The probability p plays an important role in the estimation of the distribution of the timetoonset of adverse reaction for righttruncated data. Knowledge exists on a range of possible pharmacological mechanisms. It is thus possible to get a rough idea of the fraction of potentially missed cases (the adverse reactions of treated patients that have yet to occur) and then to decide on the relevance of the time of analysis. Spontaneous reports result from three processes: the occurrence case process, its diagnosis and the reporting process. It is well known that underreporting is widespread, even for serious events. In addition, factors of underreporting include the seriousness of the effect, the age of the patient and the novelty of the effect, but also timerelated variables such as the length of marketing or the time since exposure [2833]. In the approach proposed here, it is assumed that the underreporting is uniform. Such a hypothesis might not always be acceptable. However, with longterm effects such as lymphoma and a homogeneous observation period within the marketing life of the product, nonstationarity of reporting is unlikely.
Problems of maximization may arise when right truncation is taken into account. The smaller is p, the more the iterative algorithm is likely to fail. Some papers mentioned the existence of a problem in the parametric likelihood maximization and explained that, because of right truncation, the likelihood may be flat and the maximum may be difficult to find [21,3436].
For the 64 cases of lymphoma after anti TNF α treatment, there was no problem of convergence of the iterative algorithm. Both estimates, naive and truncationbased, were available for each fitted model. From the truncationbased estimates, it is possible to estimate p. Here it ranges from 0.98 (Weibull) to 0.60 (exponential). Since this probability is unknown, the nonparametric maximum likelihood estimation estimates only the distribution function conditional on the timetoevent being less than the maximum observed truncation time. However, although conditional, the nonparametric estimate is a reference that provides an idea of how the data fit a given model. We followed the graphical procedure for checking goodnessoffit for righttruncated data suggested by Lawless (2003) that is based on the nonparametric maximum likelihood estimator and consists in plotting the conditional fitted parametric survivals together with the nonparametric estimation [36]. Here, the conditional Weibull survival function seems the closest to the nonparametric estimation. This finding underlines the interest for developing goodnessoffit tests adapted to righttruncated data. While only three families of distributions were considered for the present simulation study, other families could be explored such as the gamma or the lognormal families or mixture models. For instance, in more complex situations, the treatment might be a combination of drugs, each of them inducing the effect but in a different time window. In that case, the hazard function may vary several times and a family of more complex distributions could be of greater interest. Additionally, we chose to consider the truncation times as deterministic, which is equivalent to working on conditional distributions for the likelihood. However, another possible approach is to consider the truncation time as a random variable and to study the random pair (X,T) where X is the survival time and T is the truncation time [3739].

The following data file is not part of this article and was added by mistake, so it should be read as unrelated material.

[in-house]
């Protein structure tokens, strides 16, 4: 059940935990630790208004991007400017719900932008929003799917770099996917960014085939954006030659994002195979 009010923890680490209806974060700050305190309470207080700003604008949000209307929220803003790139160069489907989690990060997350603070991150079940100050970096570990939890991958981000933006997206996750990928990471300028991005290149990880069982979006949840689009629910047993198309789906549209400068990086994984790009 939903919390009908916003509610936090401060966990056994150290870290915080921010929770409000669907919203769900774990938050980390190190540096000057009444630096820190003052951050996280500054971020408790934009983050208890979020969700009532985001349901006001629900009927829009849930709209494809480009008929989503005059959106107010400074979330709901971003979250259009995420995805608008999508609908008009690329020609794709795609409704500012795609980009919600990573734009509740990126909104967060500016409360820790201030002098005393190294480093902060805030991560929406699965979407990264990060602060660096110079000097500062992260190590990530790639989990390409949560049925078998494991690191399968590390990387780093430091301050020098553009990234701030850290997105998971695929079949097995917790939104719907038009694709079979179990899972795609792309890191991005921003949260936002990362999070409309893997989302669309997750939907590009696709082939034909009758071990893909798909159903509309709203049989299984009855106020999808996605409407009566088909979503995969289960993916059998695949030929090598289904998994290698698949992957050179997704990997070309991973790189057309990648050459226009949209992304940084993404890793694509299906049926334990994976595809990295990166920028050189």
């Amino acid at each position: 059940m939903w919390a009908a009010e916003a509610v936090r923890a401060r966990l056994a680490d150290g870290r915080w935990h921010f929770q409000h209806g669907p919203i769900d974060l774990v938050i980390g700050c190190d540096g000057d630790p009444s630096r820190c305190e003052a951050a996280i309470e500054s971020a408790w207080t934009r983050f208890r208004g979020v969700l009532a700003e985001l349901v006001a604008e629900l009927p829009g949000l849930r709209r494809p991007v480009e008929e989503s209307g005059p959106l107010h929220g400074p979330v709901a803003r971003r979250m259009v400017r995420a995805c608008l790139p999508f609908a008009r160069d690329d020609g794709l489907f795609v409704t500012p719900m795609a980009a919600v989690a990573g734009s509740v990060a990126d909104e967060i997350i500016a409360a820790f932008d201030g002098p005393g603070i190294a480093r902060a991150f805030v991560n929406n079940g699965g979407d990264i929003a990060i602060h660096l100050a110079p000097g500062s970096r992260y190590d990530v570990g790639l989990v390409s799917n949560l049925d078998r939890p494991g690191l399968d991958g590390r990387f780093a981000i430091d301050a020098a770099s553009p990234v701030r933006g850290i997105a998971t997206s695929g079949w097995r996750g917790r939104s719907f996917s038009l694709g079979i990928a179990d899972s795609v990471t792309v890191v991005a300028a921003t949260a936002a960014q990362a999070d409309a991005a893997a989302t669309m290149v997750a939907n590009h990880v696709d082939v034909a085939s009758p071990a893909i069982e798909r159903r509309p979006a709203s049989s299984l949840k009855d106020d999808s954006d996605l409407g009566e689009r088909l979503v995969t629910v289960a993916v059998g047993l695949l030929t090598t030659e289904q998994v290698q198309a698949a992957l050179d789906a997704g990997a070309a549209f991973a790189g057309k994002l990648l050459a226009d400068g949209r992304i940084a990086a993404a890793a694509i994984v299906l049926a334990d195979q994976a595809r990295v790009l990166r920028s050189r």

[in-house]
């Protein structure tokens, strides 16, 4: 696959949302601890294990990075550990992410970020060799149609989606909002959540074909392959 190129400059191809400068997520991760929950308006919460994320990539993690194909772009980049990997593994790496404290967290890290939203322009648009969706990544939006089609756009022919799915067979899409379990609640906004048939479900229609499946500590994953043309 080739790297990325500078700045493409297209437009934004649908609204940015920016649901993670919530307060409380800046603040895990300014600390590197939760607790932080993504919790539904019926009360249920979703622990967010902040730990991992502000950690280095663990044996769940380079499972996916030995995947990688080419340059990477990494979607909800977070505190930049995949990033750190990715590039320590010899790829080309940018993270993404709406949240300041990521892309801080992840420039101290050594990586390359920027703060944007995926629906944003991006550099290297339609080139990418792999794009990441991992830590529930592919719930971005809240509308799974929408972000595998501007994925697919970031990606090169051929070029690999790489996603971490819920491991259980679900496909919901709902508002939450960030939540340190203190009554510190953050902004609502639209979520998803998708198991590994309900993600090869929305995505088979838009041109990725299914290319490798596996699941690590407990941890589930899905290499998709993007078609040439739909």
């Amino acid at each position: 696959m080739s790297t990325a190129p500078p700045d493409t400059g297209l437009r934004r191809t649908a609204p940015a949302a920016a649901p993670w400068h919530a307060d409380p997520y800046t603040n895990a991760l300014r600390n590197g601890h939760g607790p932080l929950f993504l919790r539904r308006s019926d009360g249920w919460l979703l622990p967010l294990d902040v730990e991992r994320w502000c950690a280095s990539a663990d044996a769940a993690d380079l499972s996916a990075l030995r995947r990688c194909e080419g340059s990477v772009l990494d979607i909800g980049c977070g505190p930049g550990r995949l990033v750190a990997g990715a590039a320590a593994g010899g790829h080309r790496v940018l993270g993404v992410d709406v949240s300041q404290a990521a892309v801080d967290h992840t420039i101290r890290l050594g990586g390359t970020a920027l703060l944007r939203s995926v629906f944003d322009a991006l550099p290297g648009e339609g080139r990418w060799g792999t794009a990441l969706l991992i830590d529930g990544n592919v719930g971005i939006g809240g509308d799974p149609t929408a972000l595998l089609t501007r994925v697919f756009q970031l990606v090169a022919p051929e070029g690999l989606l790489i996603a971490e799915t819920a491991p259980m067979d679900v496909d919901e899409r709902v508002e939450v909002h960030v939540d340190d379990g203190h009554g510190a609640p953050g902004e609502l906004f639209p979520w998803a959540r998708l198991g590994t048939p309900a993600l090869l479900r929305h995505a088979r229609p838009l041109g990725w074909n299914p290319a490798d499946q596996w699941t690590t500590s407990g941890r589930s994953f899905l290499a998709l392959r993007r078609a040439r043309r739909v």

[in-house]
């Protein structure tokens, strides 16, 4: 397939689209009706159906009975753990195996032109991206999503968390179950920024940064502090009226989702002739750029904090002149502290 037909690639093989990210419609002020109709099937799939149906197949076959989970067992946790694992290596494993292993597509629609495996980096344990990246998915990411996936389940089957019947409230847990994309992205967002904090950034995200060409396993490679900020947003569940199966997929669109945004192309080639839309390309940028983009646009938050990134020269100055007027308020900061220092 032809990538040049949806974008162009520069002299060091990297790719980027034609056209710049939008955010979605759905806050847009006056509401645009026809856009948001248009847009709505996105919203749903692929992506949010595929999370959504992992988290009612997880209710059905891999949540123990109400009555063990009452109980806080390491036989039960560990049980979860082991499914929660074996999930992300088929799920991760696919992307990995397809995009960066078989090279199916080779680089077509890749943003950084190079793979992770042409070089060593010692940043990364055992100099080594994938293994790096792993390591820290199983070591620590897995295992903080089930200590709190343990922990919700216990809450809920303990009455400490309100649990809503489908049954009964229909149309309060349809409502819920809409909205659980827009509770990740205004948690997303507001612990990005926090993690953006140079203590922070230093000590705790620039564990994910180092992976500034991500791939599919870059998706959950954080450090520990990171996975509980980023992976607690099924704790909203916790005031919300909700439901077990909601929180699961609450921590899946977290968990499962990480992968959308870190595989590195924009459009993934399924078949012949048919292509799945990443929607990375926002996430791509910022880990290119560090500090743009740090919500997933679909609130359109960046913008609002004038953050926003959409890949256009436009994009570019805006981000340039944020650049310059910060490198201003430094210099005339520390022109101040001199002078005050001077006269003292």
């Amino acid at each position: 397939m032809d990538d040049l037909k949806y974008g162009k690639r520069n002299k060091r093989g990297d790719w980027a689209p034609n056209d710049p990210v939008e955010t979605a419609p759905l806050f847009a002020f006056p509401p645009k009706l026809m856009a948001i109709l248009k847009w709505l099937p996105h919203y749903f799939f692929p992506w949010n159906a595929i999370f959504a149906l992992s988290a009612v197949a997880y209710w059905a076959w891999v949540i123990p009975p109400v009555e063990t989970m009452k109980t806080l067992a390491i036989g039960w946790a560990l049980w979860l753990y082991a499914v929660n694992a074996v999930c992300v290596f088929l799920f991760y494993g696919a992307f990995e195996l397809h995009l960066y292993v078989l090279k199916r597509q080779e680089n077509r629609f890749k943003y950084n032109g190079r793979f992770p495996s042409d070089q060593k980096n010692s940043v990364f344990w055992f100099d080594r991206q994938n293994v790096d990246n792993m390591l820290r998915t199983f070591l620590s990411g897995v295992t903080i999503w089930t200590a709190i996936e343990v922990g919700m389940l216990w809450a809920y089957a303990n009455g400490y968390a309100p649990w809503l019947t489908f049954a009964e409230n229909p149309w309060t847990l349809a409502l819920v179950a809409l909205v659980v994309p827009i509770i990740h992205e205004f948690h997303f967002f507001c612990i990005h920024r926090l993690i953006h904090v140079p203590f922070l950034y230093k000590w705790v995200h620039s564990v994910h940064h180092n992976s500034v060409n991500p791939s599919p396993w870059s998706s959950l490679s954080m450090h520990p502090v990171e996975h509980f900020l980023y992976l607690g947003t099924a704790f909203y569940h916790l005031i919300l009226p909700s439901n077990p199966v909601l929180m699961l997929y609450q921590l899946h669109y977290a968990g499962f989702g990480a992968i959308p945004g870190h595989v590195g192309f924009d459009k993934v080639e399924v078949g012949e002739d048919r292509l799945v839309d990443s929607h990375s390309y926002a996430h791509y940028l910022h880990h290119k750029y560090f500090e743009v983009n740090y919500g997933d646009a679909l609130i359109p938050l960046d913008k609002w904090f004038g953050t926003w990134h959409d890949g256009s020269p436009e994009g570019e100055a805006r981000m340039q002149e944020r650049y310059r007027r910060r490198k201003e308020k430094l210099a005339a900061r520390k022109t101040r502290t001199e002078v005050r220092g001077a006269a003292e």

Finally, improvement of timetoonset distribution assessment could make it possible to compare two drug profiles or more generally to assess risk factors with regression models.
Competing interests
The authors declare that they have no competing interests.
Authors’ contributions
FL, JYD and PTB conceived and designed the work. FL implemented the simulations, performed data analysis and wrote the initial draft of the manuscript. HT and FH made the extraction of the data from the national pharmacovigilance database. All authors contributed to the interpretation of the results of the data analysis. All authors reviewed and revised the draft version of the manuscript. All authors read and approved the final version of the manuscript.
Acknowledgements
This work was supported by the Fondation ARC (fellowship DOC20121206119 to Fanny Leroy).